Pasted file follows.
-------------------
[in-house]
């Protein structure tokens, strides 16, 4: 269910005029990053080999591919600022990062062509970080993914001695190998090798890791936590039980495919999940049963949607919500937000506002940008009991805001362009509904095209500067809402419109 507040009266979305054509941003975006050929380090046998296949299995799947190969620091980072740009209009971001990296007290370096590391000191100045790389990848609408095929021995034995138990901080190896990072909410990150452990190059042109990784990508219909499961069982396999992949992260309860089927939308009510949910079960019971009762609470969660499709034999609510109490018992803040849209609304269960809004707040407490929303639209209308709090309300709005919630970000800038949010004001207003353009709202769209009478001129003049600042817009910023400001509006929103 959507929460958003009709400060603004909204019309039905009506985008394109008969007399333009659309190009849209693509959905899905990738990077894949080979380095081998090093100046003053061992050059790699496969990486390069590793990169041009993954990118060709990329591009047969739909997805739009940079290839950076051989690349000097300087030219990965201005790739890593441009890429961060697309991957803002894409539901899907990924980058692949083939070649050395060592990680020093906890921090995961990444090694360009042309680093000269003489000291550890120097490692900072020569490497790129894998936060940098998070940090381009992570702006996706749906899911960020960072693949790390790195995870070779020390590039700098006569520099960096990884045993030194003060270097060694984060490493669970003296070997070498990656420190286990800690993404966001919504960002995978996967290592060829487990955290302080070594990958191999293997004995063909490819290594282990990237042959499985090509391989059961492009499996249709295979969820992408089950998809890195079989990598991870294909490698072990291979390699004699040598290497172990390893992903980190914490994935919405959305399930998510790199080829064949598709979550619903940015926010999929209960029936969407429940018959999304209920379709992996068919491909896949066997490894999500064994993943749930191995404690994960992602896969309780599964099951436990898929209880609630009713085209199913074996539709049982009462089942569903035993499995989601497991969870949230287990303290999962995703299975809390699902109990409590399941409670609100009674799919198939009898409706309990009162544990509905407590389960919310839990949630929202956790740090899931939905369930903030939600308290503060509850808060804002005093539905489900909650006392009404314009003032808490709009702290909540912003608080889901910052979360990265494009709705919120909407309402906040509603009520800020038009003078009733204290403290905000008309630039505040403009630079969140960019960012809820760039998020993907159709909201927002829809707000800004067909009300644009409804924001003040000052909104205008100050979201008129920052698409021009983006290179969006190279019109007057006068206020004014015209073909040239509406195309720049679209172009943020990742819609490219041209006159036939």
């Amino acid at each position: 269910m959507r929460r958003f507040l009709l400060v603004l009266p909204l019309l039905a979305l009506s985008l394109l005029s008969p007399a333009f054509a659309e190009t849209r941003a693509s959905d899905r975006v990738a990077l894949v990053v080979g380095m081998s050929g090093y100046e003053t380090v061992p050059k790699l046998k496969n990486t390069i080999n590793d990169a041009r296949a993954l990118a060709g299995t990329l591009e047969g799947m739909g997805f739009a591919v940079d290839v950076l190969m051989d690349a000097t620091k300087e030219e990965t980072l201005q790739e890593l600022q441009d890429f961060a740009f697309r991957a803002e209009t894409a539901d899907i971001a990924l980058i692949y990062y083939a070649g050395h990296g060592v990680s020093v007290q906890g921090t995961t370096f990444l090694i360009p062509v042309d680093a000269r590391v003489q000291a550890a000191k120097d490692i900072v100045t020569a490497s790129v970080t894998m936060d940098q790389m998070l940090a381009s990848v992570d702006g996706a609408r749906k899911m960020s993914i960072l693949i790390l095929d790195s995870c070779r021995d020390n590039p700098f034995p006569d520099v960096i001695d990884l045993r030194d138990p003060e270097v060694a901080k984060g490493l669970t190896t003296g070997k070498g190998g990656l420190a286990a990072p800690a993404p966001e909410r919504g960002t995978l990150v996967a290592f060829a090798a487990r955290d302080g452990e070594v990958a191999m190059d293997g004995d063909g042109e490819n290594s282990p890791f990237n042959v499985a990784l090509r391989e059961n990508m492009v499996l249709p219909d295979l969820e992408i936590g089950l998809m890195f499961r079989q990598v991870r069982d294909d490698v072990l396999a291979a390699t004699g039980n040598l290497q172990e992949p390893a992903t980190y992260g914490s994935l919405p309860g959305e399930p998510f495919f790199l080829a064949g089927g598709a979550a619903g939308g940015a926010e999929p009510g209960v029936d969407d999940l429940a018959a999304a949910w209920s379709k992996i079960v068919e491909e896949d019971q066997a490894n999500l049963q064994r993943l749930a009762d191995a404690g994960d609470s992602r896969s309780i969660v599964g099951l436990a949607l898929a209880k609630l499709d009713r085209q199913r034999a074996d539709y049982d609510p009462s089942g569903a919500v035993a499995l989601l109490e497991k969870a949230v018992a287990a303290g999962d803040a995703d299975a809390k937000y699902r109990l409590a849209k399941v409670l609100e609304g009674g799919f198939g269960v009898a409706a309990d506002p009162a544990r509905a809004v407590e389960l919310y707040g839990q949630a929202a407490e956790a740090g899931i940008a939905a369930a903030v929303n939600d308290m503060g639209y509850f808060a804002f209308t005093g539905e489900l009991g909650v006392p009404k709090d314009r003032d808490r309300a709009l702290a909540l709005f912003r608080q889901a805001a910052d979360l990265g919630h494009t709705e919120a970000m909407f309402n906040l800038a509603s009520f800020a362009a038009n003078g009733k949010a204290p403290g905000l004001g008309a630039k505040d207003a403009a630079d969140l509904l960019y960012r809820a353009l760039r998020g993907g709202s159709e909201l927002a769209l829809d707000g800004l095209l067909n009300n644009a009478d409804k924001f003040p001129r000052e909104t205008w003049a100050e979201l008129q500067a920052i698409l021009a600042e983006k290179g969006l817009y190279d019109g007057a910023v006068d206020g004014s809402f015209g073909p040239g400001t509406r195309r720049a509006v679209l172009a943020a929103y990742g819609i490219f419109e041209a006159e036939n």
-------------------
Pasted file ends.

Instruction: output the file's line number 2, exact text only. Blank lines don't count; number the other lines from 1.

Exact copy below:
């Protein structure tokens, strides 16, 4: 269910005029990053080999591919600022990062062509970080993914001695190998090798890791936590039980495919999940049963949607919500937000506002940008009991805001362009509904095209500067809402419109 507040009266979305054509941003975006050929380090046998296949299995799947190969620091980072740009209009971001990296007290370096590391000191100045790389990848609408095929021995034995138990901080190896990072909410990150452990190059042109990784990508219909499961069982396999992949992260309860089927939308009510949910079960019971009762609470969660499709034999609510109490018992803040849209609304269960809004707040407490929303639209209308709090309300709005919630970000800038949010004001207003353009709202769209009478001129003049600042817009910023400001509006929103 959507929460958003009709400060603004909204019309039905009506985008394109008969007399333009659309190009849209693509959905899905990738990077894949080979380095081998090093100046003053061992050059790699496969990486390069590793990169041009993954990118060709990329591009047969739909997805739009940079290839950076051989690349000097300087030219990965201005790739890593441009890429961060697309991957803002894409539901899907990924980058692949083939070649050395060592990680020093906890921090995961990444090694360009042309680093000269003489000291550890120097490692900072020569490497790129894998936060940098998070940090381009992570702006996706749906899911960020960072693949790390790195995870070779020390590039700098006569520099960096990884045993030194003060270097060694984060490493669970003296070997070498990656420190286990800690993404966001919504960002995978996967290592060829487990955290302080070594990958191999293997004995063909490819290594282990990237042959499985090509391989059961492009499996249709295979969820992408089950998809890195079989990598991870294909490698072990291979390699004699040598290497172990390893992903980190914490994935919405959305399930998510790199080829064949598709979550619903940015926010999929209960029936969407429940018959999304209920379709992996068919491909896949066997490894999500064994993943749930191995404690994960992602896969309780599964099951436990898929209880609630009713085209199913074996539709049982009462089942569903035993499995989601497991969870949230287990303290999962995703299975809390699902109990409590399941409670609100009674799919198939009898409706309990009162544990509905407590389960919310839990949630929202956790740090899931939905369930903030939600308290503060509850808060804002005093539905489900909650006392009404314009003032808490709009702290909540912003608080889901910052979360990265494009709705919120909407309402906040509603009520800020038009003078009733204290403290905000008309630039505040403009630079969140960019960012809820760039998020993907159709909201927002829809707000800004067909009300644009409804924001003040000052909104205008100050979201008129920052698409021009983006290179969006190279019109007057006068206020004014015209073909040239509406195309720049679209172009943020990742819609490219041209006159036939």